8 responses to “Osmanthus heterophyllus”

  1. Beverley

    Osmanthus heterophyllus – Z6, RHS Index of Garden Plants, Griffiths

  2. Ron B

    Wondering about identification: specimen shown has orange flowers.
    Ron B

  3. Daniel Mosquin

    Well, I wouldn’t exactly call them orange – perhaps cream. Still, as you allude, the flowers should be white. I’m going off the label information for this Lohbrunner-sourced plant, but label (and related) data isn’t always perfect. I’ll make sure Douglas (the Curator of Collections at UBC BG) has a look.

  4. Vasha

    I don’t know if this is relevant to the above query about flower color, but I have a privet hedge in my garden (exact species unknown) and the flowers start out white then turn yellowish, even orange, as they fade.

  5. Chyril

    Is this plant available for retail anywhere in BC? I know that it is not hardy in our climate but it may be grown as a house plant.. I’d appreciate any help with this.. thank you

  6. Daniel Mosquin

    Sorry I took so long to approve your comment, Chyril. As a zone 6 plant, it is hardy through most of the Lower Mainland and Vanc. Island, as well as the Okanagan. Someone with more horticultural knowledge will need to comment regarding its general availability, though.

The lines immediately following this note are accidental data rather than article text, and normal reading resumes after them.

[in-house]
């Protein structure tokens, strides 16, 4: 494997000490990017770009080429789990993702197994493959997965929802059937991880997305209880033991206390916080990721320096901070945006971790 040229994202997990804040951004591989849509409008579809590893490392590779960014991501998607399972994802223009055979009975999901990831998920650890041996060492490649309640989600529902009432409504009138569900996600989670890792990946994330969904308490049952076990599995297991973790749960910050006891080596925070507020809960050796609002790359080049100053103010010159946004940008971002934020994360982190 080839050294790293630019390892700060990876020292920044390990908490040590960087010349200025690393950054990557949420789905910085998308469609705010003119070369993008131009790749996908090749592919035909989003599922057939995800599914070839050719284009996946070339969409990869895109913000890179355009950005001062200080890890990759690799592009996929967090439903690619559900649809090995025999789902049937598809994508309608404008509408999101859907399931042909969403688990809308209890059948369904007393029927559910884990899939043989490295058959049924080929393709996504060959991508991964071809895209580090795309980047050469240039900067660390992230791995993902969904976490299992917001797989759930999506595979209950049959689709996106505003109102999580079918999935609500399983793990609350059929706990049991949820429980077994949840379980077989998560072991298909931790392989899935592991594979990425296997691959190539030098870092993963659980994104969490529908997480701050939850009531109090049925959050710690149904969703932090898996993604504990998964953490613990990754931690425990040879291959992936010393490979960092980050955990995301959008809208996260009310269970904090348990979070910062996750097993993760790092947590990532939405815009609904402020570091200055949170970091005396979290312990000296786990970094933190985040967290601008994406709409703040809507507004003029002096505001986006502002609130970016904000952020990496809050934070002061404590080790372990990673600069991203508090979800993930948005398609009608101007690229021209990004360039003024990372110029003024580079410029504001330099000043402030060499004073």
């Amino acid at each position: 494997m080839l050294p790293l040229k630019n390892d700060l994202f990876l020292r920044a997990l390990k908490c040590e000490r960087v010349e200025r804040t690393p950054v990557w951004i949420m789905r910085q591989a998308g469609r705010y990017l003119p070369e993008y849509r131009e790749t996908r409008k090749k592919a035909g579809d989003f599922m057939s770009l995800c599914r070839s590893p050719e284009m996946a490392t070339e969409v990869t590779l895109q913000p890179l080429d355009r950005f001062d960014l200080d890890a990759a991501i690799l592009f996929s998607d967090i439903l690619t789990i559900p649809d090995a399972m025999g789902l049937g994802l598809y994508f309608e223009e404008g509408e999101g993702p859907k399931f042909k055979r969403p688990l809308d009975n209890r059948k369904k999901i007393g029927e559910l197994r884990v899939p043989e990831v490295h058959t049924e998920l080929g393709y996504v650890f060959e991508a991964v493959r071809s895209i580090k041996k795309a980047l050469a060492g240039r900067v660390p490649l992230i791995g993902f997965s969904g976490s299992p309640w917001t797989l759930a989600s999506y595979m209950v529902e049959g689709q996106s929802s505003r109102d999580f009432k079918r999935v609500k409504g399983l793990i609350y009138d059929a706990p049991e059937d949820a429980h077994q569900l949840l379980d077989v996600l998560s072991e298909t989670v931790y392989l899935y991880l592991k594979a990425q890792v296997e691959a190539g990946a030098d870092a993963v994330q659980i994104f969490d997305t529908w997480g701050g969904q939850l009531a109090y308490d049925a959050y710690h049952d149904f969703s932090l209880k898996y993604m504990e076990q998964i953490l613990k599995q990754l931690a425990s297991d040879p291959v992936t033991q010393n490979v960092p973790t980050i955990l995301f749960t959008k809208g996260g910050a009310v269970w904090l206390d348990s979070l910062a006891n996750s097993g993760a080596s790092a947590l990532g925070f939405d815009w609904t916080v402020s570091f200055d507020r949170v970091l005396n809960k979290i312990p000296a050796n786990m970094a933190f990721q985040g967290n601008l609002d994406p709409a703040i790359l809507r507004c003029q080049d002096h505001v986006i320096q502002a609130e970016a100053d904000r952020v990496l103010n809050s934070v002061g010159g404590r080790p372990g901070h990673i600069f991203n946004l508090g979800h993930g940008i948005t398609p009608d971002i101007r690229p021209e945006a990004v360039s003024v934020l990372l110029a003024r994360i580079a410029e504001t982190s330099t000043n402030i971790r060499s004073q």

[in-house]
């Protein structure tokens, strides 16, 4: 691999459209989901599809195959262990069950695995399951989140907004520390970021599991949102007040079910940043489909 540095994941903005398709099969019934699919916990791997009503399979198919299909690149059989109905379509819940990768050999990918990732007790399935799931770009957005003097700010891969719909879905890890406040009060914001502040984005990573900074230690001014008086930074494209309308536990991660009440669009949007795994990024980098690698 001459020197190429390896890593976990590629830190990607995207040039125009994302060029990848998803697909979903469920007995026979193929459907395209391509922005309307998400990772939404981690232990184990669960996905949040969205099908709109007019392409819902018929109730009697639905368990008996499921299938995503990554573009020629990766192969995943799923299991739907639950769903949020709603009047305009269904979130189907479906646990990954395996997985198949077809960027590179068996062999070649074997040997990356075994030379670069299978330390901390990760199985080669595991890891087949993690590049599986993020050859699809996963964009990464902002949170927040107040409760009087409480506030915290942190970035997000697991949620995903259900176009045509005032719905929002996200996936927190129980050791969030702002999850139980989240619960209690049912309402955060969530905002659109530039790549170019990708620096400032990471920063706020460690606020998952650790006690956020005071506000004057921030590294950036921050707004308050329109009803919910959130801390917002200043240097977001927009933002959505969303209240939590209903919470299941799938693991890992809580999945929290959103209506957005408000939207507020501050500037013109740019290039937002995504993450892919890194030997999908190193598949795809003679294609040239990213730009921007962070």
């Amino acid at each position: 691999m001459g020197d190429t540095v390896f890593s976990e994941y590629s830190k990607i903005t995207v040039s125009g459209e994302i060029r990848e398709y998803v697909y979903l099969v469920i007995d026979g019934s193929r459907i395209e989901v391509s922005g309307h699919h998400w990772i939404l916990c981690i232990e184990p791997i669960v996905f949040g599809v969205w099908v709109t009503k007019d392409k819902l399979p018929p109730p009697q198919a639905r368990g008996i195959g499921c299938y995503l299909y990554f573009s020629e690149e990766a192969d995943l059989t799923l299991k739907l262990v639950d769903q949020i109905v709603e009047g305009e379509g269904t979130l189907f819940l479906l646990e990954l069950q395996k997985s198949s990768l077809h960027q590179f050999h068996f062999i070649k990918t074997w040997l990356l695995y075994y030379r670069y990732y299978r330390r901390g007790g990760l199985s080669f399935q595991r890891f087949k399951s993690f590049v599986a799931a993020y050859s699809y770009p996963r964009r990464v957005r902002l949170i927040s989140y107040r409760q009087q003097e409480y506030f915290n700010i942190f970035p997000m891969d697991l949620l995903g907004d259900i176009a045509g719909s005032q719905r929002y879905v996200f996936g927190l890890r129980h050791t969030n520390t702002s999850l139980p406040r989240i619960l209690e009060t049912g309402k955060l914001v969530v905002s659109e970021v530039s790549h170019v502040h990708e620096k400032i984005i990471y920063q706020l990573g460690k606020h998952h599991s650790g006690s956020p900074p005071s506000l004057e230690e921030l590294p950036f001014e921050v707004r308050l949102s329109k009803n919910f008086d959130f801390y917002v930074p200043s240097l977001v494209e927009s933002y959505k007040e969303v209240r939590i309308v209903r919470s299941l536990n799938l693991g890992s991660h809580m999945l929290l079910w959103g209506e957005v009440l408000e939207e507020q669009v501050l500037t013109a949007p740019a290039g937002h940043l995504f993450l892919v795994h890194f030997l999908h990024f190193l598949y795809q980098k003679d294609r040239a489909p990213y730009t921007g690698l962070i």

7. Douglas Justice

    Do the creamy flowers suggest that this is better relegated to Osmanthus x fortunei (O. fragrans x O. heterophyllus)? Our specimens are all derived from the nursery of E.H. Lohbrunner in Victoria, BC, before 1978; i.e., they were all from vegetative material (cuttings).

  8. Ron B

    I saw some O. x fortunei ‘San Jose’ in a garden center here this week.
    After the punitive 1990 winter I noticed local O. heterophyllus were not bothered by it – unlike many other broadleaf evergreens (and even some conifers, such as coast redwood).

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